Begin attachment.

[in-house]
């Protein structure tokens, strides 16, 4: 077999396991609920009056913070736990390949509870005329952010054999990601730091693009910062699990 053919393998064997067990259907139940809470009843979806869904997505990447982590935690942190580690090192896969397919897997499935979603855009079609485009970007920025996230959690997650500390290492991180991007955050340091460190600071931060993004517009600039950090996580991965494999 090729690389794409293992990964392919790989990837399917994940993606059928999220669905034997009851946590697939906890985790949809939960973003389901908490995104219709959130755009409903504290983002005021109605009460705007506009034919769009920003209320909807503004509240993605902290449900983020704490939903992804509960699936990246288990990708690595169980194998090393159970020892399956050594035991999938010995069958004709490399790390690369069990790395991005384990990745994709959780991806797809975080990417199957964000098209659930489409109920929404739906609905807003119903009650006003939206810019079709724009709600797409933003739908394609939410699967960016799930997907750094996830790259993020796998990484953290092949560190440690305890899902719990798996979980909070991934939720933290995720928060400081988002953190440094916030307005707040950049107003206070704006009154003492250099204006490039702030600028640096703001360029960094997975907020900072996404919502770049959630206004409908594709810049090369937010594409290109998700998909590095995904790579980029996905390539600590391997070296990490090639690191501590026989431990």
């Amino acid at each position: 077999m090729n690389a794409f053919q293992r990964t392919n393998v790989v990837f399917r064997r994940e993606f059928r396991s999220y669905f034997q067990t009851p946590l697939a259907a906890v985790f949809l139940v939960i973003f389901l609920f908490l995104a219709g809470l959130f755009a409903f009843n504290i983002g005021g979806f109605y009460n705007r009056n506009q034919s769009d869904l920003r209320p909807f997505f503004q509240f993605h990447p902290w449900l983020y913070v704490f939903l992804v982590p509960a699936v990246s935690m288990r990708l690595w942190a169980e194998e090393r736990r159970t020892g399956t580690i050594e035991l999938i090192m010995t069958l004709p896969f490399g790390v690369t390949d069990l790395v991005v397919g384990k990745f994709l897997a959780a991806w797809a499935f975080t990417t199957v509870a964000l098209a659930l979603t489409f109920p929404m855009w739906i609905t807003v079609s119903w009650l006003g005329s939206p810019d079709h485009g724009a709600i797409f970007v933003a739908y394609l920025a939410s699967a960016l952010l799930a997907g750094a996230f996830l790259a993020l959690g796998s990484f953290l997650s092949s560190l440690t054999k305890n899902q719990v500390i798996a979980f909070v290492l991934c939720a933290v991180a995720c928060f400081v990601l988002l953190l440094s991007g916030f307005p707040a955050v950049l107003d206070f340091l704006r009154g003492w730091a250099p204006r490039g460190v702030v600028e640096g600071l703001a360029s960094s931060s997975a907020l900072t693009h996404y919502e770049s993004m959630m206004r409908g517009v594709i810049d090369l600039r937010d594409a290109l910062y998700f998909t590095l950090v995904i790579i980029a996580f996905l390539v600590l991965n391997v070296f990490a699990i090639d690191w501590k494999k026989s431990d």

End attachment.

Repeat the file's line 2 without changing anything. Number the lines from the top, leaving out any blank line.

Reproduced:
């Protein structure tokens, strides 16, 4: 077999396991609920009056913070736990390949509870005329952010054999990601730091693009910062699990 053919393998064997067990259907139940809470009843979806869904997505990447982590935690942190580690090192896969397919897997499935979603855009079609485009970007920025996230959690997650500390290492991180991007955050340091460190600071931060993004517009600039950090996580991965494999 090729690389794409293992990964392919790989990837399917994940993606059928999220669905034997009851946590697939906890985790949809939960973003389901908490995104219709959130755009409903504290983002005021109605009460705007506009034919769009920003209320909807503004509240993605902290449900983020704490939903992804509960699936990246288990990708690595169980194998090393159970020892399956050594035991999938010995069958004709490399790390690369069990790395991005384990990745994709959780991806797809975080990417199957964000098209659930489409109920929404739906609905807003119903009650006003939206810019079709724009709600797409933003739908394609939410699967960016799930997907750094996830790259993020796998990484953290092949560190440690305890899902719990798996979980909070991934939720933290995720928060400081988002953190440094916030307005707040950049107003206070704006009154003492250099204006490039702030600028640096703001360029960094997975907020900072996404919502770049959630206004409908594709810049090369937010594409290109998700998909590095995904790579980029996905390539600590391997070296990490090639690191501590026989431990």